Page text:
‘US-Pak trust deficit extends beyond govt-level’

‘US-Pak trust deficit extends beyond govt-level’The United States and Pakistan will hold their first meeting of the upgraded strategic dialogue on March 24 in Washington.

In the words of Pakistani Prime Minister Yousuf Raza Gilani, “The objective of strategic dialogue is to enhance people-to-people relationships, which can bridge the trust deficit”.

For Pakistan, the meet holds great significance as it seeks to develop an enduring framework for long-term ties with the US. The Pakistani delegation at the strategic dialogue would be led by Foreign Minister Shah Mehmood Qureshi. US Secretary of State Hillary Clinton will head the US’ side.
In an exclusive interview with Kamna Arora of Zeenews.com, Daniel Markey, an expert on South Asia, discusses the objective of the upcoming US-Pakistan strategic dialogue.

Daniel Markey is Senior Fellow for India, Pakistan, and South Asia at the Council on Foreign Relations. He has also served on the State Department`s Policy Planning Staff from 2003 to 2007.

Kamna: What does the US-Pakistan strategic dialogue, which is scheduled to take place on March 24, aim to achieve?

Daniel: The Pakistanis have been eager to promote a senior-level bilateral dialogue, as a tangible and symbolic demonstration of the importance of the US-Pakistan relationship. There have been a great number of US-Pakistan meetings over the past several years, so this is a formalisation and elevation of dialogues that are happening in other formats. I would also note that several of the (US President Barack) Obama administration`s initial diplomatic interactions with Islamabad took place in a trilateral format (including Afghanistan), which I believe the Pakistanis felt as a sign of being diminished in Washington`s eyes. While that was not in fact the case; these meetings can help to put that concern to rest.
Kamna: What all issues are expected to be discussed between the two sides?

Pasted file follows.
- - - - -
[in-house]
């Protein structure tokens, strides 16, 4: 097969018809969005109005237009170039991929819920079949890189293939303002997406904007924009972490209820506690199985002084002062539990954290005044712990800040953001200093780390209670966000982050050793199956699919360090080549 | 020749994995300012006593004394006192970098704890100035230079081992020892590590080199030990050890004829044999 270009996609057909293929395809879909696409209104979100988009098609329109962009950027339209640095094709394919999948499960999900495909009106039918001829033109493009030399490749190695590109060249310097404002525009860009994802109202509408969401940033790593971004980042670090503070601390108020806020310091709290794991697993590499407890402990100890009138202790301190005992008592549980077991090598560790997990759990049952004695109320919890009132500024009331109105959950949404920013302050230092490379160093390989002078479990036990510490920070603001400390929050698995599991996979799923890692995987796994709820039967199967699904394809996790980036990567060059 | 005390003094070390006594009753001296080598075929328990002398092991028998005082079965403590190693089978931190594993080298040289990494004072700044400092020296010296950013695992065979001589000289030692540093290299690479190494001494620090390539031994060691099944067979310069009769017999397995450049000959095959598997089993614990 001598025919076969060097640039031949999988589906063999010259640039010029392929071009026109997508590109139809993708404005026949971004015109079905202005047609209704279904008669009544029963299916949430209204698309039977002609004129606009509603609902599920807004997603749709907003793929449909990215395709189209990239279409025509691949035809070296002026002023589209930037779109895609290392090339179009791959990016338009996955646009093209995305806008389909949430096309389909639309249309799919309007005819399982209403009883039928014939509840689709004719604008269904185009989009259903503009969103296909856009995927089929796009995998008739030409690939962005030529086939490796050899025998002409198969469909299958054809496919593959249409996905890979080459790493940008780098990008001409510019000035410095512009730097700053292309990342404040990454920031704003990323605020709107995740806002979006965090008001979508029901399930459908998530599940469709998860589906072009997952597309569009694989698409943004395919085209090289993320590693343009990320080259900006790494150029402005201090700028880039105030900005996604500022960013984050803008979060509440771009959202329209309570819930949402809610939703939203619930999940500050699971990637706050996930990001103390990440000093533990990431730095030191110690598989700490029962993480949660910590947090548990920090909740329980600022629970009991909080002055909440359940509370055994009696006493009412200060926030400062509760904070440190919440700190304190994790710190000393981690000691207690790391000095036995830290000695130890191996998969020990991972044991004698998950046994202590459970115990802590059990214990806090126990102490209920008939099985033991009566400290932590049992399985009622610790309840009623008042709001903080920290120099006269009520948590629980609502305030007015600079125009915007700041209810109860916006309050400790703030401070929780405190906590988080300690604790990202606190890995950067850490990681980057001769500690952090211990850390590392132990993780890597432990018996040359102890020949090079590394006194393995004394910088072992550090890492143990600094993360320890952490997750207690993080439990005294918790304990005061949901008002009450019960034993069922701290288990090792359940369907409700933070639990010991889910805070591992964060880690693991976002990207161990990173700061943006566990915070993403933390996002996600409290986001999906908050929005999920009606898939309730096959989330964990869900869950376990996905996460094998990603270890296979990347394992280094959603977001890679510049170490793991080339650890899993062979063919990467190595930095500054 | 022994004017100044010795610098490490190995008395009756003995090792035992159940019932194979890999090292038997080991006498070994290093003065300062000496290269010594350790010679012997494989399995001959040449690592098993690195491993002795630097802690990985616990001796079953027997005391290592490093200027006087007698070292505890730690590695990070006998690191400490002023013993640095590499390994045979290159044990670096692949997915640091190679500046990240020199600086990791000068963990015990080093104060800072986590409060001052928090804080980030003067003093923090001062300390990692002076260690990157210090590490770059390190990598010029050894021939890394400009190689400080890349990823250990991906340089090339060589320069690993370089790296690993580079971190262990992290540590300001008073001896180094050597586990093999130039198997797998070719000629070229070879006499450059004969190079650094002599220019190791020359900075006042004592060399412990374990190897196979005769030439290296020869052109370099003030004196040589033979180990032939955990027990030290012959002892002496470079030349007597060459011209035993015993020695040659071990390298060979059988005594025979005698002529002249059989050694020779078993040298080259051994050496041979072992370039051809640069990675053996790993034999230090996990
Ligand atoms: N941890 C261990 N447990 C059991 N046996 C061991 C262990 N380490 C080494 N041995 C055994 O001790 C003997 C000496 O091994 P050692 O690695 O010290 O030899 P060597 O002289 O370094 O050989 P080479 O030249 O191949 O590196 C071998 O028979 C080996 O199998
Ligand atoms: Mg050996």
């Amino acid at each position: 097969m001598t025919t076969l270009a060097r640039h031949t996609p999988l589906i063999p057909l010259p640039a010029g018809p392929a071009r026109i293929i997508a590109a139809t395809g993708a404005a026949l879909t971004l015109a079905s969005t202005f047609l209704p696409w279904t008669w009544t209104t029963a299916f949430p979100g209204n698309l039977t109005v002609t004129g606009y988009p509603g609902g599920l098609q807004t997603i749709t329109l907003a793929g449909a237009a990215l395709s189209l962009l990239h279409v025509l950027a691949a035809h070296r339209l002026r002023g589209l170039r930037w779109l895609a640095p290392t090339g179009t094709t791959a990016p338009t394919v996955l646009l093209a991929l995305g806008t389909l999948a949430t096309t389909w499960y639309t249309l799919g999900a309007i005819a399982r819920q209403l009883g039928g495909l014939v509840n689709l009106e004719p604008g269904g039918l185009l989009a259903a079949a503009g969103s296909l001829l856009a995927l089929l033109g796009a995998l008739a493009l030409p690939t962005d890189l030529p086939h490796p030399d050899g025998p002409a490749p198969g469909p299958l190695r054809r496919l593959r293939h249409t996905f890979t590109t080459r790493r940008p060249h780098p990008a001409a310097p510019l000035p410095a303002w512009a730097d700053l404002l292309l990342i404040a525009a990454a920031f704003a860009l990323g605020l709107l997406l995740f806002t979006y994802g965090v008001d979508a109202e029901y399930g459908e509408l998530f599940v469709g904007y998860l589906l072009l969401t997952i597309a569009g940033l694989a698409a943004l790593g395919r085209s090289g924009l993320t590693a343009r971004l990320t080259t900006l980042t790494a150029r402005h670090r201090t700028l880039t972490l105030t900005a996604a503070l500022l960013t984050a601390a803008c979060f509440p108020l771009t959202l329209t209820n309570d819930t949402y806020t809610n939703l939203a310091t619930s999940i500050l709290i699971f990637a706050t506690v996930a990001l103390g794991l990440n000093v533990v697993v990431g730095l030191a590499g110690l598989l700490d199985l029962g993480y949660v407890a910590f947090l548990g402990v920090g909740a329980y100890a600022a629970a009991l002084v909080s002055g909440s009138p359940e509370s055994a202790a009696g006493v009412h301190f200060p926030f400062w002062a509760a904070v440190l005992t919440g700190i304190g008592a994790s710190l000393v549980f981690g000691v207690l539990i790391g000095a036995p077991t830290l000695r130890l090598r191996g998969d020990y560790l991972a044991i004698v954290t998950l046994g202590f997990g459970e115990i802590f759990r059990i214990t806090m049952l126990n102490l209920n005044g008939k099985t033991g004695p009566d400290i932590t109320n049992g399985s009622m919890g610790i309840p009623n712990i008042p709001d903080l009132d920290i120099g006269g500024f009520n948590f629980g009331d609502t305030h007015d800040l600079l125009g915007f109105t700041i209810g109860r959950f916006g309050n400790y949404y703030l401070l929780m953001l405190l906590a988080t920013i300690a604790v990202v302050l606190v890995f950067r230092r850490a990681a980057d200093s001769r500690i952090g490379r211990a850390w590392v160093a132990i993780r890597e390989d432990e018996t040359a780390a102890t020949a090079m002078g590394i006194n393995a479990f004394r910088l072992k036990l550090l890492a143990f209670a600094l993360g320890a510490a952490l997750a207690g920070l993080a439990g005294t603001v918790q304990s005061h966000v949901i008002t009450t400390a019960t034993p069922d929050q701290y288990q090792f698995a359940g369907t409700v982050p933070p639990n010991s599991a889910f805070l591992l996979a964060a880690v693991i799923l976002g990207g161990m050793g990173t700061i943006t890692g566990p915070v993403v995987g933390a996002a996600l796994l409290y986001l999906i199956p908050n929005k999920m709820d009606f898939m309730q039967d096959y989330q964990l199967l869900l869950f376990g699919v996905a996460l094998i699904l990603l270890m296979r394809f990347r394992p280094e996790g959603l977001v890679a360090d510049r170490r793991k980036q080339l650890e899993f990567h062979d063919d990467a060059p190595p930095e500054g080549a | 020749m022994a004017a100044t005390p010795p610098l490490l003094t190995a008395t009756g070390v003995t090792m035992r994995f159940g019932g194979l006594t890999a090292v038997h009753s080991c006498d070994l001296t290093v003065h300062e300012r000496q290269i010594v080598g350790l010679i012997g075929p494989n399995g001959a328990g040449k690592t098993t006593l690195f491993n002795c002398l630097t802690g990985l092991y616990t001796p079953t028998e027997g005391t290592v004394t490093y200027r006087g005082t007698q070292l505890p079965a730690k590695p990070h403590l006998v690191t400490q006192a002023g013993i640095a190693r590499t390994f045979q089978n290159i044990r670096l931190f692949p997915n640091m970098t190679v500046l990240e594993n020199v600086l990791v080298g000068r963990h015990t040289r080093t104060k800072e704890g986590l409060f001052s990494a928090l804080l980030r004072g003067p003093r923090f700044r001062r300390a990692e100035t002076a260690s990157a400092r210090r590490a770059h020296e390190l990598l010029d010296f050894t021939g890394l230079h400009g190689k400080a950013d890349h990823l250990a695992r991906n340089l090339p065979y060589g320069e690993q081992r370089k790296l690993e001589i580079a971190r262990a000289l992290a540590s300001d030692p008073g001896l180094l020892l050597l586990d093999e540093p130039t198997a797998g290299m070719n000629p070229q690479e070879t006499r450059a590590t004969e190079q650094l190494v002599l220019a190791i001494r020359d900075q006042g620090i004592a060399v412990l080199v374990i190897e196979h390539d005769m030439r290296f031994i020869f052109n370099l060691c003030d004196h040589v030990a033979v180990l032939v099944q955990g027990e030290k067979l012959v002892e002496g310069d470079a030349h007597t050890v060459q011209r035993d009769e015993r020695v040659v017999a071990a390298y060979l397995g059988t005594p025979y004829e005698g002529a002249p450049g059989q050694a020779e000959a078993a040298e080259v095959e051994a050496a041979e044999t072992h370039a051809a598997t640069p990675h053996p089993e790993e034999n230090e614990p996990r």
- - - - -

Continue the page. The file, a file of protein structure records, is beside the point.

Daniel: I`m not sure of the exact agenda items. Obviously the major issues – terrorism, regional stability (including Afghanistan), economic assistance and development – will all be covered, as well as, I would imagine, a tour of other issues of mutual interest, from issues before the UN to the Obama administration`s plans for the nuclear summit.

Kamna: Will the dialogue help Pakistan reduce trust deficit with the US?

Daniel: It should be one part of that process. Routine interactions between senior officials are helpful. Obviously, the trust deficit extends beyond the government-government relationship, so more work will be needed. I believe that the combination of military and civilian leaders on both sides represents a very good step.
Kamna: Do you think Pakistan will take this opportunity to call for civil nuclear cooperation and reimbursement of war bills?

Daniel: I think that the Pakistani government is keen to find a way to escape from its unusual status in the global non-proliferation regime; and to the extent that the United States is a gatekeeper of that regime, Pakistan will seek its help. And yes, the Pakistanis are likely to discuss the coalition support funds used by the United States to reimburse for military operations related to the war in Afghanistan.